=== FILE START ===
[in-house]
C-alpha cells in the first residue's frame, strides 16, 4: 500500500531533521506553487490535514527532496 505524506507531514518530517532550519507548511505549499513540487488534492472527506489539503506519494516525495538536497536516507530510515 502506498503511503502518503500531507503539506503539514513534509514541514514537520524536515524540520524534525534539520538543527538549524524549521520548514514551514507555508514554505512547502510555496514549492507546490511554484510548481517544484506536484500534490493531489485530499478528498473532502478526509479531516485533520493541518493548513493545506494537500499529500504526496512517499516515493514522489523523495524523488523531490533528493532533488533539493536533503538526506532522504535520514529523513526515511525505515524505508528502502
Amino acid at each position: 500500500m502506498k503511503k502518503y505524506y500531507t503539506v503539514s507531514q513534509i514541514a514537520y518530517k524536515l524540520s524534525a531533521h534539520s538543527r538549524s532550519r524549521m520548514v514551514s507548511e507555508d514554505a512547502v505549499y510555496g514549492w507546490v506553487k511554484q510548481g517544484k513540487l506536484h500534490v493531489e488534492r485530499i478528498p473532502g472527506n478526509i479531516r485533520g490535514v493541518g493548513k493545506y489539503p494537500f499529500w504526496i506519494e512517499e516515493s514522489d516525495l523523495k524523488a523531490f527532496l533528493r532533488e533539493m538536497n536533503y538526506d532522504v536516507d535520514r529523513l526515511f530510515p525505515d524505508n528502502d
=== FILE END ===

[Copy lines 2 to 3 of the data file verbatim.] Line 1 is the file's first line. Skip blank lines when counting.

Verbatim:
C-alpha cells in the first residue's frame, strides 16, 4: 500500500531533521506553487490535514527532496 505524506507531514518530517532550519507548511505549499513540487488534492472527506489539503506519494516525495538536497536516507530510515 502506498503511503502518503500531507503539506503539514513534509514541514514537520524536515524540520524534525534539520538543527538549524524549521520548514514551514507555508514554505512547502510555496514549492507546490511554484510548481517544484506536484500534490493531489485530499478528498473532502478526509479531516485533520493541518493548513493545506494537500499529500504526496512517499516515493514522489523523495524523488523531490533528493532533488533539493536533503538526506532522504535520514529523513526515511525505515524505508528502502
Amino acid at each position: 500500500m502506498k503511503k502518503y505524506y500531507t503539506v503539514s507531514q513534509i514541514a514537520y518530517k524536515l524540520s524534525a531533521h534539520s538543527r538549524s532550519r524549521m520548514v514551514s507548511e507555508d514554505a512547502v505549499y510555496g514549492w507546490v506553487k511554484q510548481g517544484k513540487l506536484h500534490v493531489e488534492r485530499i478528498p473532502g472527506n478526509i479531516r485533520g490535514v493541518g493548513k493545506y489539503p494537500f499529500w504526496i506519494e512517499e516515493s514522489d516525495l523523495k524523488a523531490f527532496l533528493r532533488e533539493m538536497n536533503y538526506d532522504v536516507d535520514r529523513l526515511f530510515p525505515d524505508n528502502d